This year I will face my biggest parenting challenge to date – my eldest daughter starts school, thus forcing me to adopt the one thing I have so far resisted – a routine. Scarier than that … it is a routine that requires me to stop winging it and get myself organised.
In this new world of organisation I will be preparing lunch boxes, ironing uniforms (eek – where is the ironing board?) and crucially, getting us all out the door on time.
So how does an extremely busy and disorganised parent like me make the transition to being a super organised and on top of it parent?
Start with a list
I don't know about you, but I always feel a lot more in control when I have a thorough list to follow.
I made a list of all the logistical things that I need to arrange before school starts. This included things like purchasing school uniform, shoes and lunch boxes.
Your school will also have specific requirements, for example our school has asked that each student bring a box of tissues and some glue sticks for the classroom pool.
Get a whiteboard or family planner
Create a mission control of family organisation with a planning system (a wall chart, whiteboard or calendar). Use your preferred system to keep track of term dates, after school activities, play dates as well as appointments and anything else that your entire household need to be across.
Routine! Routine! Routine!
A big adjustment for me in my new role as a school parent will be establishing a good routine so that our mornings are as stress free as possible.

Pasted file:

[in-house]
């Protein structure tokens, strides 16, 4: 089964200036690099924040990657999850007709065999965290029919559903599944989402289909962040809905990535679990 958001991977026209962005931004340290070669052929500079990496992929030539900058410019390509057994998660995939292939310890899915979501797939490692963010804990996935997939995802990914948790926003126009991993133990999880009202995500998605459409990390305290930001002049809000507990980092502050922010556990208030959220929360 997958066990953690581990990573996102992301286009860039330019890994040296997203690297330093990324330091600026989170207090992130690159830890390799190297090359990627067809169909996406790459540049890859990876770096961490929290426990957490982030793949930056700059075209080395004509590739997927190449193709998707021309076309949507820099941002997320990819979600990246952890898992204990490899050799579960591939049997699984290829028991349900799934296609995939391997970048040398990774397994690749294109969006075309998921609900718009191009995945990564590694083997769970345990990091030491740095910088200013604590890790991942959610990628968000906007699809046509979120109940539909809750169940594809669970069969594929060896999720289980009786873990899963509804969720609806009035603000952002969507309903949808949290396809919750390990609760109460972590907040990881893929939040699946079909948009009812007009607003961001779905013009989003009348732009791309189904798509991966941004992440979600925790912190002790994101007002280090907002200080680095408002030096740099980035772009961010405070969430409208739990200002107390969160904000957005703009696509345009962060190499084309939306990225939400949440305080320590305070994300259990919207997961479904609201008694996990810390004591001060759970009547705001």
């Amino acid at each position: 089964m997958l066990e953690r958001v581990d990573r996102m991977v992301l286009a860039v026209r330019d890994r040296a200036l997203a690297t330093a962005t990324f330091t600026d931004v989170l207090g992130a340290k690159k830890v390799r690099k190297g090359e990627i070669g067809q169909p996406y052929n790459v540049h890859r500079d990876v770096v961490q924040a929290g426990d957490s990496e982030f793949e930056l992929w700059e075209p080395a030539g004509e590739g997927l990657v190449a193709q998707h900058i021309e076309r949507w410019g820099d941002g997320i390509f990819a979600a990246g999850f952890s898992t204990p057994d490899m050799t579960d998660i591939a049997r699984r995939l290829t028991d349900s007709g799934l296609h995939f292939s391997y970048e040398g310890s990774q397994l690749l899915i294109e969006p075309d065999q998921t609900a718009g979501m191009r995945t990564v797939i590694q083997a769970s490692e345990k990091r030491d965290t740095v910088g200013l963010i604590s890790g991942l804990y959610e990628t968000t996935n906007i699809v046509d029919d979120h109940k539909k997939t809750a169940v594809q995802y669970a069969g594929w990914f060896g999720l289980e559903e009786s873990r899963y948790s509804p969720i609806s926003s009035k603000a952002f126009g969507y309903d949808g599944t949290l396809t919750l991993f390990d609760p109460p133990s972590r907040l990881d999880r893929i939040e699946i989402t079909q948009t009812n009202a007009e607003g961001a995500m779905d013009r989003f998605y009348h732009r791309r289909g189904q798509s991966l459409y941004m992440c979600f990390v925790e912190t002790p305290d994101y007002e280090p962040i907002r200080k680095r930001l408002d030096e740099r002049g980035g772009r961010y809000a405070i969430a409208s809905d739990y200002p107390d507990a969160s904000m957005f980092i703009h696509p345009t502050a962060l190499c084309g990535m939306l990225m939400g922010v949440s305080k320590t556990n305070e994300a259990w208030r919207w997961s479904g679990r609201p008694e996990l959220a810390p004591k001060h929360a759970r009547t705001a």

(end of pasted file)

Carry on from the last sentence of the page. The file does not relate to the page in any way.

Your new night-time routine will include activities like preparing lunch boxes, setting the table for breakfast and making a to-do list for the following day. Nicole suggests that you set aside 30-40 minutes to create an "organised base" for your morning. "This means that you have less to do in the morning and can have more time to focus on the kids," she explains.
Set your kids up for independence
Some of the morning time stress can be reduced if each member of your household takes responsibility for themselves. While small children might need some assistance and encouragement there is no reason why they can't be responsible for brushing their own teeth and hair, dressing themselves and packing their school bag.
Nicole suggests creating a chart for your child/children that has visual prompts to remind them of the things they need to do. This can be done with drawings, pictures cut out from a magazine or even photographs of your children doing the tasks.
"The chart allows you to use a tool to redirect the child if they become side-tracked, 'where are you up to on the chart?' is something you can ask, instead of telling them what to do," Nicole explains.
Get up 15 minutes earlier
Nicole also notes that it is easy to underestimate how long it can take to get ready for school. Her advice is to get up 15 minutes earlier than usual, particularly in the first week of term when everyone is getting used to the new routine. "This can give you time to get yourself ready too!" says Nicole.
Tips from the pros
Finally, in my quest to turn over a new leaf and become an organised mum, I turned to those that have already been there. Here are some words of wisdom from experienced parents:
- Pack an extra hat in your kid's school bag. If they lose their hat you don't want them to miss out on outdoor activities because of the 'no hat/no play' rule.
- Have plenty of change at home for fundraisers that require a gold coin donation.
- Make sure that your child can open their lunch box. It's a good idea to have a couple of practice packed lunches at the park or even in your backyard.
- It is a good idea to let your child/children 'break in' their new school shoes in the weeks leading up to the start of school. It also gives them a chance to practice putting them on.
- Label everything, even shoes and socks. You can order stick on or iron on labels or alternately just use a permanent marker.